** Each succeeding day in Trinidad & Tobago brings yet another call for Jack Warner to step aside as National Security Minister until issues swirling around his family and their financial connections are resolved writes KEIR RADNEDGE.

Prime Minister Kamla Persad-Bissessar retired to bed on Friday, reporting flu symptoms, and was unable to chair a Cabinet meeting.

Jack Warner: all questions, no answers . . . yet

MPs from the governing People’s Partnership coalition were ordered not to make any comment about the Warner affair.

Such silencing did not apply to opposition MPs, other community leaders and the media.

How long Warner can hold out before Persad-Bissessar decides his presence in the Cabinet is a distraction the governance of the nation cannot afford is open to question.

Life ban

She has been solidly loyal to Warner over the past two years since he walked away from football after being accused over the scandal which led to a life ban for Qatar’s Mohamed Bin Hammam.

Warner, always a controversial figure within football in his roles as a vice-president of world authority FIFA and boss of regional confederation CONCACAF, had organised a conference of members of the Caribbean Football Union (over which he also presided) to hear Bin Hammam explain why he wished to oust Sepp Blatter as president of FIFA.

The offering to delegates of envelopes containing $40,000 in cash prompted a whistleblowing exercise by CONCACAF general secretary Chuck Blazer which led to Warner quitting football, Bin Hammam being suspended by FIFA and CFU members being banned and/or fined for ethics code breaches.

Also sparked was a renewed interest in CONCACAF – its officers and its finances – from the United States’ Federal Bureau of Investigation and Internal Revenue Services; ‘renewed’ because the FBI is believed to have been holding a largely benign watching brief for a decade.

In the autumn of 2010 CONCACAF launched an initial inquiry into the almost unfathomable complications of Warner’s financial relationships with CONCACAF, with the CFU, with the Trinidad & Tobago Football Federation, with Blazer and over the ownership of the Joao Havelange Centre of Excellence in Port of Spain as well as the long-running breach of faith with the TTFF’s World Cup players from 2006.

Havelange Centre

Delegates to CONCACAF’s congress in Budapest last May professed themselves scandalised by revelations over the muddled ownership of the Havelange Centre and over multi-million commissions from CONCACAF contracts awarded to Blazer (also a FIFA exco member).

This was disingenuous: many of the ‘scandalised’ delegates had been those who accepted Bin Hammam’s cash-stuffed envelopes.

New CONCACAF president Jeff Webb from the Cayman Islands, once considered an ally of Warner, ordered a forensic inquiry into CONCACAF finances which should be delivered to the confederation’s congress in late April.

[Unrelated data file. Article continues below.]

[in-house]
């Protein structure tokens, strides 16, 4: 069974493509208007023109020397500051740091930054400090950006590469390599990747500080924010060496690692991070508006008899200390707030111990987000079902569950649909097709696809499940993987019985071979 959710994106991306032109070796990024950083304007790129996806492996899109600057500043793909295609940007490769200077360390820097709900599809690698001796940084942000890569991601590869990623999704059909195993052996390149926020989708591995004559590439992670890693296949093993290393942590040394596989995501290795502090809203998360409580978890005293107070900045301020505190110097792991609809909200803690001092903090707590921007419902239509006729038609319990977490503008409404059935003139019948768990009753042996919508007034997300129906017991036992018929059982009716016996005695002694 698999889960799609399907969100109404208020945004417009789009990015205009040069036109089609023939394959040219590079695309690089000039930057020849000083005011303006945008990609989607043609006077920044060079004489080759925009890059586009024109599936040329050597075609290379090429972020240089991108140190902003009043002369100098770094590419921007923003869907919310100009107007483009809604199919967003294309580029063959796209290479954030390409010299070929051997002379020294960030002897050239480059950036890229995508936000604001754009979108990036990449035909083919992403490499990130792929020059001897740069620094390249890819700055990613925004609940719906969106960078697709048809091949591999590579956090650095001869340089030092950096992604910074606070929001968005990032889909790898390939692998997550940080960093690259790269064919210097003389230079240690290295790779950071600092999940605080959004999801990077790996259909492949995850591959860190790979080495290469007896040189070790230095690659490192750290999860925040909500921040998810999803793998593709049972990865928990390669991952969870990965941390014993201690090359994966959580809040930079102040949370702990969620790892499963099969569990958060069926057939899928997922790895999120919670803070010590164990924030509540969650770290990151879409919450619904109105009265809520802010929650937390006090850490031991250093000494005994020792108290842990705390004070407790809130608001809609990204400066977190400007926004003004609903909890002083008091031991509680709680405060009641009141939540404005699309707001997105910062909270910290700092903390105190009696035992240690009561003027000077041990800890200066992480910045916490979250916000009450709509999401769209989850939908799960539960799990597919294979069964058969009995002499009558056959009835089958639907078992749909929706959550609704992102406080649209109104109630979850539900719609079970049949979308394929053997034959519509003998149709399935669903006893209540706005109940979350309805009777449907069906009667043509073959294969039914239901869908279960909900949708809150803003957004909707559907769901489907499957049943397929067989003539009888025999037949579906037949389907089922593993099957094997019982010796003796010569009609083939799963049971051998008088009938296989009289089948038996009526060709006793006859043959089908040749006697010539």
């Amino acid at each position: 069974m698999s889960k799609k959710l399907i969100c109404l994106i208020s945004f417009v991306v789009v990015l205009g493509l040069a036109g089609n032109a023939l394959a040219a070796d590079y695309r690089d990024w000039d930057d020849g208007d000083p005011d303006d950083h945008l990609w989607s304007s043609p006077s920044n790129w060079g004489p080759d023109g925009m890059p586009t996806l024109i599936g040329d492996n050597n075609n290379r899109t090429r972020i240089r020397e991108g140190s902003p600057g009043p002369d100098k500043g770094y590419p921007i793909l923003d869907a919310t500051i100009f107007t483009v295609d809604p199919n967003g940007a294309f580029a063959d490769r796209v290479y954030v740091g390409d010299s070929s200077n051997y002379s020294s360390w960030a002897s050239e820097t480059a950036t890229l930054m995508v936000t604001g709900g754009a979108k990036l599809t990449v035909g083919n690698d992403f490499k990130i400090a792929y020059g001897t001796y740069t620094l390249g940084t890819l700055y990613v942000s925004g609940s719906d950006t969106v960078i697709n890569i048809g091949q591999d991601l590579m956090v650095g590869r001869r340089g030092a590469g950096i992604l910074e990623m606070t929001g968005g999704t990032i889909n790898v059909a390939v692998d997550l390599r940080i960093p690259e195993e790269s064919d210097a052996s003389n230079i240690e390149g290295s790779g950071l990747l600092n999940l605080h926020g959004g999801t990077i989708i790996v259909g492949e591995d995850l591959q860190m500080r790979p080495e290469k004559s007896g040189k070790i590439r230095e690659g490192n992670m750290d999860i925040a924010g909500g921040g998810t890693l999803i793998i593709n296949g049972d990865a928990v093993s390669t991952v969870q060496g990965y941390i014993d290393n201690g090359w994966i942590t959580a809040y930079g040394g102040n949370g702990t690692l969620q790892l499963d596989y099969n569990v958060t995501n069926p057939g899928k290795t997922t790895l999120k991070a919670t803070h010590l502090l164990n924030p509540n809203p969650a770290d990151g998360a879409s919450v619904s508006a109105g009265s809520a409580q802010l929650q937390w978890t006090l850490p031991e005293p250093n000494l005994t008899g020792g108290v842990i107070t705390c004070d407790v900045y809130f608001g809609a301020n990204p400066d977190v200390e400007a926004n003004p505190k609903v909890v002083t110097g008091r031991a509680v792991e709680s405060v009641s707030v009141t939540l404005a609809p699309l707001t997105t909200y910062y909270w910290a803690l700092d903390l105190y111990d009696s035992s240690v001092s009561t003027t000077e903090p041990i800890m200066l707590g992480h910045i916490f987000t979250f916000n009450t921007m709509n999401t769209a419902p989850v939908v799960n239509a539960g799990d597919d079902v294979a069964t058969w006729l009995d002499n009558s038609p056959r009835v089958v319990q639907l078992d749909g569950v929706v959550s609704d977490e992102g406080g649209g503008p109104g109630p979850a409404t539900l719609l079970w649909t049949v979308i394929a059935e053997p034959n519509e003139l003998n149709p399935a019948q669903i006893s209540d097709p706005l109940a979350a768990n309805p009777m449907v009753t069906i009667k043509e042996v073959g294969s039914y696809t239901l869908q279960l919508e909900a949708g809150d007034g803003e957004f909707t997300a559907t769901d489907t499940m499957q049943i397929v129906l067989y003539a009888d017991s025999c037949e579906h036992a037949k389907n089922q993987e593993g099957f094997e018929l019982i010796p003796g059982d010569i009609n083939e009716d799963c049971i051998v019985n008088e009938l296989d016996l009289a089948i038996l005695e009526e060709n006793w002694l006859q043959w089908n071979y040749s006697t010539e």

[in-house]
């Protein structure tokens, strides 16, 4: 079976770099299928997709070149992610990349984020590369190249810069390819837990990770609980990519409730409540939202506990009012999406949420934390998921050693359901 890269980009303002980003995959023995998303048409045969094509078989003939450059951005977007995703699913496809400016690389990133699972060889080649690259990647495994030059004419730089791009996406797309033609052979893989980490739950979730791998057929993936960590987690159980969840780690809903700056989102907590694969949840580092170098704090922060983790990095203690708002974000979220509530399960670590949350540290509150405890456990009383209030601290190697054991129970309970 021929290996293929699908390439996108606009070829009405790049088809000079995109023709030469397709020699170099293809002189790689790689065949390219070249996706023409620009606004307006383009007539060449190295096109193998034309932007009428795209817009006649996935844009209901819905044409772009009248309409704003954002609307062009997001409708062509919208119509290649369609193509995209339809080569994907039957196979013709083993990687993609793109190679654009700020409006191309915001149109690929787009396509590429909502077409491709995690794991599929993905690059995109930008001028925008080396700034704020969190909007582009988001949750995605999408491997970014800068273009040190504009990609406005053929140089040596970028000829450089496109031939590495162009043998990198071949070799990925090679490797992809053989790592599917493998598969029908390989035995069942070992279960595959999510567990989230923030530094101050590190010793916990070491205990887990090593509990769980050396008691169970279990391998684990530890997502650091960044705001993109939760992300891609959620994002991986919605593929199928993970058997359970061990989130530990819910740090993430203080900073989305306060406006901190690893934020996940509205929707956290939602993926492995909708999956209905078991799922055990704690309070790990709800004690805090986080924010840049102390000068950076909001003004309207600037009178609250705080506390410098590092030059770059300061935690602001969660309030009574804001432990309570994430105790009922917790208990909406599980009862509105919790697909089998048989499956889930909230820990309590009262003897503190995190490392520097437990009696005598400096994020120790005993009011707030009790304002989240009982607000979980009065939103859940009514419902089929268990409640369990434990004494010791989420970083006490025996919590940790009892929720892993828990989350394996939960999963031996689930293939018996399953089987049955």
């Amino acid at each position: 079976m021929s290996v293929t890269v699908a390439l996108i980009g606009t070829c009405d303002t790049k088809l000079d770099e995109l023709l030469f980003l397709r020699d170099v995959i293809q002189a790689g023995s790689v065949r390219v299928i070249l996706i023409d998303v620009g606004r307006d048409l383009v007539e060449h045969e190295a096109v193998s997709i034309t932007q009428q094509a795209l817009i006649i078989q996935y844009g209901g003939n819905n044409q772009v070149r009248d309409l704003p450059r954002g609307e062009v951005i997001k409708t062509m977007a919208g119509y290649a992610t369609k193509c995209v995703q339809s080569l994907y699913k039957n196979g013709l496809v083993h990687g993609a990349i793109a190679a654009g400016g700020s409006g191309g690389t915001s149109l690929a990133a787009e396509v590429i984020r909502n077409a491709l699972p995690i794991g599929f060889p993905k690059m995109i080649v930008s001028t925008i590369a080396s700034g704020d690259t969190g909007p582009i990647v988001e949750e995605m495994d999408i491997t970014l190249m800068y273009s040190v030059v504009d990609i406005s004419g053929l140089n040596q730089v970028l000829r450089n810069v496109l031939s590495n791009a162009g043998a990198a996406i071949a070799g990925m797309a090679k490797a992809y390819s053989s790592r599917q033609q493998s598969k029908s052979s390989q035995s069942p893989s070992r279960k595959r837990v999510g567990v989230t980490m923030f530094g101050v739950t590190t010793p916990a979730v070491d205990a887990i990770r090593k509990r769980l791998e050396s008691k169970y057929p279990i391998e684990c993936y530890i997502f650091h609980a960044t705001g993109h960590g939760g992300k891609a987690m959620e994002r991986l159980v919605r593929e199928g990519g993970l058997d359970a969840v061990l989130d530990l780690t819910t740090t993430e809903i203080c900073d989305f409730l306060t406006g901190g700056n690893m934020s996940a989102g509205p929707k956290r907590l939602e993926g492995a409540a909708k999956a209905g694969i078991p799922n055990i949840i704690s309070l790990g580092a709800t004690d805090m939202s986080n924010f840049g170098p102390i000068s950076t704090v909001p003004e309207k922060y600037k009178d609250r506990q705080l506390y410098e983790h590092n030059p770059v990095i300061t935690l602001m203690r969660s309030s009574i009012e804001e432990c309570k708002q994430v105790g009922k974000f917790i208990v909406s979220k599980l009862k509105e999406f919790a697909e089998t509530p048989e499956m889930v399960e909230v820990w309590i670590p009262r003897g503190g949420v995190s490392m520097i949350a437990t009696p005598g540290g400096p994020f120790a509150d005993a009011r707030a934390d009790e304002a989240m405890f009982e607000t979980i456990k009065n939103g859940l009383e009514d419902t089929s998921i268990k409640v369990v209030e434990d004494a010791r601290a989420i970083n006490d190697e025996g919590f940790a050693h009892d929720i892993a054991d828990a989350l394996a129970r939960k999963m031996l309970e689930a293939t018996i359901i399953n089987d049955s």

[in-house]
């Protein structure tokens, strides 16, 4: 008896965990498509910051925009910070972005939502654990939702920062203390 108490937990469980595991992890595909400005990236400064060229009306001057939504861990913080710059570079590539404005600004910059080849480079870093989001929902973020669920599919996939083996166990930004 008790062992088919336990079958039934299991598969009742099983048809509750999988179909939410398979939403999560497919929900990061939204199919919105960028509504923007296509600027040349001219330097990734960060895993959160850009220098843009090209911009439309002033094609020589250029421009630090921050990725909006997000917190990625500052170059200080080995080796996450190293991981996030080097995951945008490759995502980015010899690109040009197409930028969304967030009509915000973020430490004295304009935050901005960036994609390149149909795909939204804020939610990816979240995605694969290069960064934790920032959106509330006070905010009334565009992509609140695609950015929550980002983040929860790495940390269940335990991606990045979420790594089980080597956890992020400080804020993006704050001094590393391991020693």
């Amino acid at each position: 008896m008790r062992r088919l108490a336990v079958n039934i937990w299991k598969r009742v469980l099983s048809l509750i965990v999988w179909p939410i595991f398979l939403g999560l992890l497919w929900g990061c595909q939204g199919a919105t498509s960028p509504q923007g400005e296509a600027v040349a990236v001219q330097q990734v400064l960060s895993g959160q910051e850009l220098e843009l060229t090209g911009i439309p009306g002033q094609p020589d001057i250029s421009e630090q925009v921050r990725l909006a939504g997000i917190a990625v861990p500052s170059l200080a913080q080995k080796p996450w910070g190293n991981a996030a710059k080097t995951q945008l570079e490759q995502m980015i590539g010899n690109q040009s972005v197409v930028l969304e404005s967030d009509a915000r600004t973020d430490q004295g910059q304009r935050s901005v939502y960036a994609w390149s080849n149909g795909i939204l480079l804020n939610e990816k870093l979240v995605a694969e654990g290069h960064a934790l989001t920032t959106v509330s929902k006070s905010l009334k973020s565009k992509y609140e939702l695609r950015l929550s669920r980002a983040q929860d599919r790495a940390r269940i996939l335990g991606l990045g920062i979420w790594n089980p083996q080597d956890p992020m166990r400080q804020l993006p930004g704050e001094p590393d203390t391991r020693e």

In the meantime, early in March the Trinidad Guardian reported that “the son of a government Minister” was under house arrest in Miami, “assisting the FBI” into inquiries into money-laundering and other  financial allegations.

Back in Trinidad, Opposition leaders demanded that the Minister concerned identified himself to remove the shadow of suspicion hanging over the rest of the Cabinet.

No-one spoke up.

The FBI, formally, refused to release any information. Then it emerged that both of Jack Warner’s sons, Daryan and Darryl, were living in an upmarket penthouse in Miami. Days later Reuters reported that Daryan was the “son” assisting the FBI.

‘Eurasian’ connection

Reuters also reported that the FBI squad investigating Warner was a section which specialised in “Eurasian organised crime.”

More calls for Warner’s removal from office came now from former Prime Minister Basdeo Panday, Social Justice Movement leaders David Abdulah and ex-Congress of the People vice-chairman Vernon de Lima.

Persad-Bissessar, under pressure, issued a statement insisting: “I will not rely on published reports in the media, but will again seek to get official corroboration of the information now in the public domain before making any determination or pronouncement.”

Warner said he had: “No reaction … none whatsoever,” to the Reuters report. He told local journalists: “You all write, I will read.”

On Friday a leader in the Trinidad Express stated that the Warner issue was “further besmirching the good name of Trinidad & Tobago.”

It added: “The Prime Minister has to finally do the right and proper thing: bite the bullet and tell Mr Warner to step down while the FBI, and who knows what other agency, carries out its investigations.

“We cannot continue to operate as if in a vacuum while all around us federal investigators pry into the affairs of a Government minister who has become a liability rather than an asset.”

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